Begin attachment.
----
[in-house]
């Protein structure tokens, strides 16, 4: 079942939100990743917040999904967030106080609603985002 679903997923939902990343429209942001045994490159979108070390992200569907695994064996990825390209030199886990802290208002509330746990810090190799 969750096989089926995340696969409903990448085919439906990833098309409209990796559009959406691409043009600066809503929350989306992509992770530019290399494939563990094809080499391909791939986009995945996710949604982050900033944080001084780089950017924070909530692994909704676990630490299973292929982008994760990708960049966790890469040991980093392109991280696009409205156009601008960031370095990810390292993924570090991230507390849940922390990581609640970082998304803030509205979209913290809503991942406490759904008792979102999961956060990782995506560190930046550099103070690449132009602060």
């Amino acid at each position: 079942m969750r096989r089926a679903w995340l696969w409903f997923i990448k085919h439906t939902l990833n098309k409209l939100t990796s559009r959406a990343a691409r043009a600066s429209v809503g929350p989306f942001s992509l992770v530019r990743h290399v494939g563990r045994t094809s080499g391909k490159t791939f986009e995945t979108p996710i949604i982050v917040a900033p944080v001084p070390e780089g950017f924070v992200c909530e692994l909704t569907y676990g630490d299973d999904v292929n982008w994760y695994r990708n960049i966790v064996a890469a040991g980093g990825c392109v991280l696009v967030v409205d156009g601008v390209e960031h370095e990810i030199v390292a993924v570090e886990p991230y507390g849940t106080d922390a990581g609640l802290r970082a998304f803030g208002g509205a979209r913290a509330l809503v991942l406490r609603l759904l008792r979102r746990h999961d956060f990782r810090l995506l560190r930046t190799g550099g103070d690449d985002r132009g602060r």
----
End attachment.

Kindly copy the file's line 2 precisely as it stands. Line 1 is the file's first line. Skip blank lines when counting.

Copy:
């Protein structure tokens, strides 16, 4: 079942939100990743917040999904967030106080609603985002 679903997923939902990343429209942001045994490159979108070390992200569907695994064996990825390209030199886990802290208002509330746990810090190799 969750096989089926995340696969409903990448085919439906990833098309409209990796559009959406691409043009600066809503929350989306992509992770530019290399494939563990094809080499391909791939986009995945996710949604982050900033944080001084780089950017924070909530692994909704676990630490299973292929982008994760990708960049966790890469040991980093392109991280696009409205156009601008960031370095990810390292993924570090991230507390849940922390990581609640970082998304803030509205979209913290809503991942406490759904008792979102999961956060990782995506560190930046550099103070690449132009602060």